Usage Patterns, Initial and Longer Term Aims

Usage patterns before introduction of Green IT

The background information gives us broad bounds on the possible energy usage were we to attempt to adopt an initial position of shutting down machines out of hours. In practice the lower bound would not be achievable. There are a number of factors that affect this, most notably

  • Users who leave computations running on their desktop regularly
  • Users who rarely logout (i.e. they wish to preserve the desktop context for when they return, i.e. applications open etc)

Random checks show that at present 30-50% of the departmental desktops have users who rarely log out for various reasons. If this is because they are running a computation then the main alternative open to them is to run such processes on the department's computational servers. At present many people using the compute servers may remotely connect from a desktop machine and stay logged into that desktop too in order to monitor the running computation. For these users we can document and encourage the use of screen which will enable them to disconnect and reconnect to the compute server and still access the previous session and hence check on the computation as required whilst still logging out of the desktop at night. Whilst this broadly shifts the electrical usage it can provide a saving as a compute server will be more efficient that a collection of individual machines. For those users that simply stay logged in for convenience (e.g. saves time reopening applications) there are options we can explore, e.g. the machine can be put into different states of hibernation or suspension. These use differing lower amounts of energy and have different waiting times before the PC is ready for use again after pressing a button. Before using such an approach tests would need to be done to show that hibernate mode does not negatively affect the use of other tools e.g. version control and locking with files stored on a shared network drive.

Initial Aim

In the first instance a reasonable aim would be to impact on people's accepted usage pattern as little as possible (if at all) by simply targeting a setup where machines would automatically come on each morning (say at 8am before most people arrive) and then go off if not in use at 6pm. Waking the machines up each day before most people require them would also allow time for background update processes to run without impacting on the user, e.g. automated security updates, virus checks, or package upgrades.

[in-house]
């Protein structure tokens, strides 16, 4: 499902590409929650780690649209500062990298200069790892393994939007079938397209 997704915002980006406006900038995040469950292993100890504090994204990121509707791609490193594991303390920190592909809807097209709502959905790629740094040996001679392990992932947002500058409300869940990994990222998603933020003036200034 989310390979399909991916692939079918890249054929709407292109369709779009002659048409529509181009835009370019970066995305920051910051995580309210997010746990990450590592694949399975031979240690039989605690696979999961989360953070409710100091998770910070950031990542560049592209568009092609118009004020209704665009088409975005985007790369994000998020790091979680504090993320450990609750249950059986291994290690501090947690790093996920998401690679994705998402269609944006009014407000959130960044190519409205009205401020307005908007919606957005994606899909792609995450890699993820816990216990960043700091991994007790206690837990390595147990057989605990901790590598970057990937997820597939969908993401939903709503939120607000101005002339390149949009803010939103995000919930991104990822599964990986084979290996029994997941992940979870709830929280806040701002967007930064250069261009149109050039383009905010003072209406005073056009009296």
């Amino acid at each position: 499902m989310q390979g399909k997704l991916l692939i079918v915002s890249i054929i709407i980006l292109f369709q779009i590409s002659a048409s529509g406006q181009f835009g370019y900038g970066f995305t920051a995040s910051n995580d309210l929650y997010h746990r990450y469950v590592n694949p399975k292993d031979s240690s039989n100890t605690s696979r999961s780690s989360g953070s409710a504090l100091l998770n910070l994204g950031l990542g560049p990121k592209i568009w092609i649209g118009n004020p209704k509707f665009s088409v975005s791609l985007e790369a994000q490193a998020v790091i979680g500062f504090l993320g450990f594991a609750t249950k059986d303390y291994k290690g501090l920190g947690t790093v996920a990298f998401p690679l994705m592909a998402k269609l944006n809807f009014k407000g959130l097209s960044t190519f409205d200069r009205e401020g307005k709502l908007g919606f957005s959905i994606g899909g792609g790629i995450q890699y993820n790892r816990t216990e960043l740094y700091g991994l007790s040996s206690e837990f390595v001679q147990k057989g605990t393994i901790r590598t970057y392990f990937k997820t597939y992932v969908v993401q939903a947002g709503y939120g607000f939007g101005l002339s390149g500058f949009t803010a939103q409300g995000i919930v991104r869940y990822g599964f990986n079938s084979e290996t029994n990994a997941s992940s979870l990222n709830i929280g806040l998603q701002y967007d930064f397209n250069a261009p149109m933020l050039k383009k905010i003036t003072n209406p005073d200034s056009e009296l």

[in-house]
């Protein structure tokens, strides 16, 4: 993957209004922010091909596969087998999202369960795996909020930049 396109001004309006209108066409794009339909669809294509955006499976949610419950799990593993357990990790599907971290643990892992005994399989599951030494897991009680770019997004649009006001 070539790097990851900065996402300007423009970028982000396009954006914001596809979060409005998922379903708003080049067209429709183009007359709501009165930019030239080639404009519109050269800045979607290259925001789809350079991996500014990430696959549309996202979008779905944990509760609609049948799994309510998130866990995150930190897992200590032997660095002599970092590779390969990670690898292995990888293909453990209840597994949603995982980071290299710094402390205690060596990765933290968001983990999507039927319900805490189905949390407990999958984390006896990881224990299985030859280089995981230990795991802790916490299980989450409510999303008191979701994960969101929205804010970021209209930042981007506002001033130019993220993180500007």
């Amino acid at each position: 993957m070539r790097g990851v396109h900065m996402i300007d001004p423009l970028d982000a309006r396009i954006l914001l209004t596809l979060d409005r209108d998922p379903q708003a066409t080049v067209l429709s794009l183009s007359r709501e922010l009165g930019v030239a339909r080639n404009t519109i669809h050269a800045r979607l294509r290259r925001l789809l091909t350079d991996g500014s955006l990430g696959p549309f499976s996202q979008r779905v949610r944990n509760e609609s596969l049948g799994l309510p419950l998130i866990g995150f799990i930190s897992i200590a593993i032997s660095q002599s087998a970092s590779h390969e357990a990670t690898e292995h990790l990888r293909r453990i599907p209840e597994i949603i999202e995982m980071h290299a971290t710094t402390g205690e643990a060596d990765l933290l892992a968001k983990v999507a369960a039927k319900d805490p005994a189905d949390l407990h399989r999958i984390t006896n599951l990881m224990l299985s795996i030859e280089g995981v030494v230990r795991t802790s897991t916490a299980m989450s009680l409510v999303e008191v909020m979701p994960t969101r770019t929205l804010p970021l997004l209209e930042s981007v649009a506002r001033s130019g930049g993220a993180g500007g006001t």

With this reasonable initial goal we might hope to have at least half of the desktops off out of hours and thus reduce our energy usage by desktops by about 25%.

Beyond the initial target

Once a system is in place and operating well we could explore ways that might save further energy, e.g.

  • Power machines up each day at 8am but if not in use by 11am shutdown at that point. This modest extra step for a machine not in use for a week would reduce the energy further from 5.6kWh per week to 2.2kWh per week. Such a change could thus make a difference and yet still have limited impact on the user, e.g if they did arrive later they would only need to wait a minute for the machine to power up.
  • Actively encourage people to log out at the end of the day and hence allow more machines to save power.
  • Suspend or hibernate machine if someone is logged in but not active. Doing this automatically could be more difficult though. Allowing the user to hibernate a machine and encouraging this could be a more acceptable alternative to the previous option for some and hence still reap savings. However, it would introduce new problems if a user hibernated a machine that was also being used remotely by someone else.

A sensible set of staged aims would thus be

  1. Implement the initial default on period of 8am--6pm which should have almost no impact on users but will save energy and raise user awareness of green computing issues. Do this first with a test pool (e.g. one building or even just one floor within a building, e.g. DH 3rd floor) and then extend to all desktops.
  2. Review the percentage of PCs that are in constant use and encourage all users in general to log off each day if possible. Get feedback from those users that regularly stayed logged in to understand their particular motivation/needs.
  3. It would seem unlikely that step 1 is going to produce any significant negative feedback. As such after a suitable period introduce changes to the default on period from 8am-6pm, perhaps in several stages, to move towards a default on period of say only 8am-11am.
  4. Step 3 is likely to produce more feedback and awareness and thus some modification to the approach in some situations may be needed at this point.
  5. Depending on the feedback from step 2 and general acceptance consider shrinking the default on period or even removing it depending on user and system requirements (e.g. may want some default on period for system updates).
  6. Review all the feedback in more detail to consider further steps to allow more PCs to be shutdown, e.g. providing more/better compute services so long computation are not run on desktops, enable suspend or hibernation function so users could start a machine up again each day and carry on with the applications all open in the same state as the night before.

Whilst it could be possible to start immediately at say step 5, such a major change in operating practice is likely to produce some unnecessary negative response whereas a staged approach should produce steady acceptance at each step and thus achieve the same end technical result but with general acceptance rather than dissatisfaction.